Laura Cooper, the deputy assistant secretary of defense for Russia, Ukraine and Eurasia, and David Hale, undersecretary of state for political affairs, testified before the House Intelligence Committee at just before 6 p.m. ET Wednesday. Their appearance followed testimony from U.S. ambassador to the European Union Gordon Sondland, who appeared before the committee for a hearing that began more than eight hours earlier.
Trump impeachment highlights:
‘I was shocked,’ Sondland says about claim he was involved in ‘drug deal’ with Ukraine
During an exchange with GOP counsel Stephen Castor, Sondland was asked what his reaction was when he heard about earlier closed-door testimony from another key witness that former national security adviser John Bolton said Sondland was involved in a “drug deal” with Ukraine.
“I was shocked,” Sondland testified Wednesday.
Castor was referring to testimony by former Russia adviser on the National Security Council, Fiona Hill, who said after a July 10 meeting with Sondland, acting chief of staff Mick Mulvaney, other U.S. officials and Ukrainians, that Sondland was pushing the investigations.
Hill then said Bolton told her to report what she had seen and heard to NSC counsel John Eisenberg.
“Go and tell Eisenberg that I am not part of whatever drug deal Sondland and Mulvaney are cooking up on this,” Bolton said, according to Hill’s testimony.
The Nunes moment that has Twitter meming
The moment of the hearing so far — aside from the various bombshells dropped by Sondland — is Nunes’ reaction going into the first break.
As Schiff called the break, Nunes sneaked a look at Stephen Castor, the staff attorney for the GOP at the impeachment hearings.
It’s already getting remixed.
Pence disputes Sondland testimony that he knew about concerns over delayed aid
Pence's office responded to Sondland's assertion that he told the vice president about concerns that aid to Ukraine had been frozen because of investigations of the Bidens and the 2016 election sought by the Trump administration:
"The Vice President never had a conversation with Gordon Sondland about investigating the Bidens, Burisma or the conditional release of financial aid to Ukraine based upon potential investigations," a statement from the VP's chief of staff, Marc Short, said.
"Ambassador Gordon Sondland was never alone with Vice President Pence on the September 1 trip to Poland. This alleged discussion recalled by Ambassador Sondland never happened. Multiple witnesses have testified under oath that Vice President Pence never raised Hunter Biden, former Vice President Joe Biden, Crowdstrike, Burisma, or investigations in any conversation with Ukrainians or President Zelensky before, during, or after the September 1 meeting in Poland."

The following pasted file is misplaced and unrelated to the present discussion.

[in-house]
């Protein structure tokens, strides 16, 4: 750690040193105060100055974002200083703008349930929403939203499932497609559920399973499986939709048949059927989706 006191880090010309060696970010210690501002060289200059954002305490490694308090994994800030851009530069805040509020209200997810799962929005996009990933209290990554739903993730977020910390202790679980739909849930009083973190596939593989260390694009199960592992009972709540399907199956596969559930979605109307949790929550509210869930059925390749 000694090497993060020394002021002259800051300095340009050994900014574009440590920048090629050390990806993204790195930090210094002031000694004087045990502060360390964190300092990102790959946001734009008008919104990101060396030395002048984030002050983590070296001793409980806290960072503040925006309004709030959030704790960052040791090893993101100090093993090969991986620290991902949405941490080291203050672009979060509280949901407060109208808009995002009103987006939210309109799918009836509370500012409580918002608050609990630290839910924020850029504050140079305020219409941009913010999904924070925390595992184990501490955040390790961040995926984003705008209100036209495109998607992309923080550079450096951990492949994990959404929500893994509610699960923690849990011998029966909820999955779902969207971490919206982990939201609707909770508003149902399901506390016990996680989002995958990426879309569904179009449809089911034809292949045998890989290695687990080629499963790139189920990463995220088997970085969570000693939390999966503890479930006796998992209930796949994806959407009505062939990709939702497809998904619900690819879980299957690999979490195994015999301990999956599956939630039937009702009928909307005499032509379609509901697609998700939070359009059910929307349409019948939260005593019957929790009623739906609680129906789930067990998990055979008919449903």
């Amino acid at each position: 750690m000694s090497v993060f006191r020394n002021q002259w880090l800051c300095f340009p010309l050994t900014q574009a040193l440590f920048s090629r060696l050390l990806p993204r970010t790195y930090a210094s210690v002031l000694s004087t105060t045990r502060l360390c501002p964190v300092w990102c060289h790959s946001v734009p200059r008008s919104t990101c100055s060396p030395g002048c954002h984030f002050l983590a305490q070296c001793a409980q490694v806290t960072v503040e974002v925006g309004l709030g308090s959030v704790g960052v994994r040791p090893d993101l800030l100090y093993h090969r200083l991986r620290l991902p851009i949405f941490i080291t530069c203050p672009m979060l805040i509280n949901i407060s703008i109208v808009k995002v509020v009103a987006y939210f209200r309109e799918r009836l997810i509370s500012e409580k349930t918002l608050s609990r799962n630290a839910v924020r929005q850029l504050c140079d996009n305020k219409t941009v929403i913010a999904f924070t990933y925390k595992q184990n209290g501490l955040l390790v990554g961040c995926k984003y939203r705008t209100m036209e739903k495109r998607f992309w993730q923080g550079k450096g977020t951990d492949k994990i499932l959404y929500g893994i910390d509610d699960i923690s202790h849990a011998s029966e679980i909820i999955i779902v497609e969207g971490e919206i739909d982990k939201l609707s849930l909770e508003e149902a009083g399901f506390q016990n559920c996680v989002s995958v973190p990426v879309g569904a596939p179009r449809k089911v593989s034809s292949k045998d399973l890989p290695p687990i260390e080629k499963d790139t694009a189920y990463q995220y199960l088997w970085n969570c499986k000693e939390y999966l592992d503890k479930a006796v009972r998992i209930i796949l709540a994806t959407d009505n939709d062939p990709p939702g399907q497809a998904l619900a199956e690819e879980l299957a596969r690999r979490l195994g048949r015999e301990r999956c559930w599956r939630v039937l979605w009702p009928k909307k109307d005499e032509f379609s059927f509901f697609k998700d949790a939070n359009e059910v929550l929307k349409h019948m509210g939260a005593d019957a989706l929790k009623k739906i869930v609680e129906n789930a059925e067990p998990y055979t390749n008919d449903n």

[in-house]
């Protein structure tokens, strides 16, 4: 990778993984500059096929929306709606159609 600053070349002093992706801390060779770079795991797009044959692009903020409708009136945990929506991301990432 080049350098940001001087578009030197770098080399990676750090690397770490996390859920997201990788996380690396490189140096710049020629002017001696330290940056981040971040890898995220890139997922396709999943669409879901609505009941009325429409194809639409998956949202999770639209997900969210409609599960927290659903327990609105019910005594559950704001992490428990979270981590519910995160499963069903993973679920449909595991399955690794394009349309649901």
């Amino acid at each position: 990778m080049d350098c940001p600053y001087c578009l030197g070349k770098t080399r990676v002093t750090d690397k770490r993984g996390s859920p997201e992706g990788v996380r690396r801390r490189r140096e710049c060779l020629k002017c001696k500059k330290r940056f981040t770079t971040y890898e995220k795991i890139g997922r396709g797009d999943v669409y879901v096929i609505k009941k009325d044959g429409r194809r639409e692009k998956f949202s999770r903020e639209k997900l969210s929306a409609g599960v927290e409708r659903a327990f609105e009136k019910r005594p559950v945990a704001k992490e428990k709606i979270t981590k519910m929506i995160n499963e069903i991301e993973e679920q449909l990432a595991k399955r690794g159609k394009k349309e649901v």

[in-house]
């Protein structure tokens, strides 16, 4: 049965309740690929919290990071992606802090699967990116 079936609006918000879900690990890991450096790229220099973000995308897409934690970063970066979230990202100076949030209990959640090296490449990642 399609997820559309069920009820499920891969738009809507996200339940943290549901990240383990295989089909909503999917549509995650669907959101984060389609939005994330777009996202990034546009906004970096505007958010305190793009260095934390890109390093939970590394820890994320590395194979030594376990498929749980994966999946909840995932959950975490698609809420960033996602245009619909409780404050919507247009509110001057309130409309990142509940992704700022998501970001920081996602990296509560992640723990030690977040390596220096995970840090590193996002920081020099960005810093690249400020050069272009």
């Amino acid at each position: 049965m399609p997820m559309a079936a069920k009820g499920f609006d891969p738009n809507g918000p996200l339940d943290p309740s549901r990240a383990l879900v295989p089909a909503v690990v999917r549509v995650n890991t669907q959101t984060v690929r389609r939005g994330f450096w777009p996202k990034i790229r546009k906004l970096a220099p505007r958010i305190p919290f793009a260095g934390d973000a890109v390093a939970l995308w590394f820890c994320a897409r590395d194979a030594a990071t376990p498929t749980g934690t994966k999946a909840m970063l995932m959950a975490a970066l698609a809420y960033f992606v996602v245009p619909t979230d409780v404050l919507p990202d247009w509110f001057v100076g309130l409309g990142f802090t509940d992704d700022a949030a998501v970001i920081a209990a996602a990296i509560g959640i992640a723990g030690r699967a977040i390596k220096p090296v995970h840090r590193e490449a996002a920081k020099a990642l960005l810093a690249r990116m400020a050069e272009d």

Sondland says he's a ‘proud’ amigo; Volker, not so much
Nunes used part of his questioning to ask Sondland if he was part of the “three amigos” — a nickname for the alleged shadow policy team in Ukraine of Sondland, Perry and Volker.
“I’m a proud member of the three amigos,” Volker replied, smiling.
Nunes responded, “and that’s the same thing Ambassador Volker said yesterday.”
Actually, it’s not.
Volker, in fact, said, “I never used that term — and frankly cringe when I hear it.”
“For me, the ‘three amigos’ will always refer to Sen. John McCain, Sen. Joseph Lieberman and Sen. Lindsey Graham, in reference to their work to support the surge in Iraq,” Volker said Tuesday.
Volker added that he was “never aware” of “any designation by Trump or anyone else” putting himself, Sondland or Perry “or the three of us as a group in charge of Ukraine policy.”
Schiff calls Sondland testimony: 'Very important moment' in impeachment inquiry
Sondland: Trump and Giuliani wanted Ukraine to announce, not actually do, the probes
In a key moment of his testimony on Wednesday, Sondland said that, as he understood it, Zelenskiy simply had to announce the probes into Burisma and the debunked conspiracy into Democrats and the 2016 election — not actually do them.
“He didn't actually have to do them, as I understood it,” Sondland said, noting that Zelenskiy simply had to announce them “in some form” publicly.
Sondland said Giuliani and the president at no point made clear they were interested in the progression of those investigation, just that they wanted to see them announced.
That makes it seem clear that the interest in announcing the probes would be to have a cloud of scandal hang over Biden and others, not to weed out corruption in Ukraine.
And on Tuesday, Vindman testified that his anticorruption talking points were ignored by Trump in his initial April call with Zelenskiy, implying that corruption was not a concern for Trump until he became invested in pushing investigations. Plus, as Rep. Will Hurd, R-Texas, noted last week in questioning witnesses, the Trump administration did not place any hold on aid the prior two years. That signals the Trump administration only recently became concerned with corruption — a longstanding problem in Ukraine.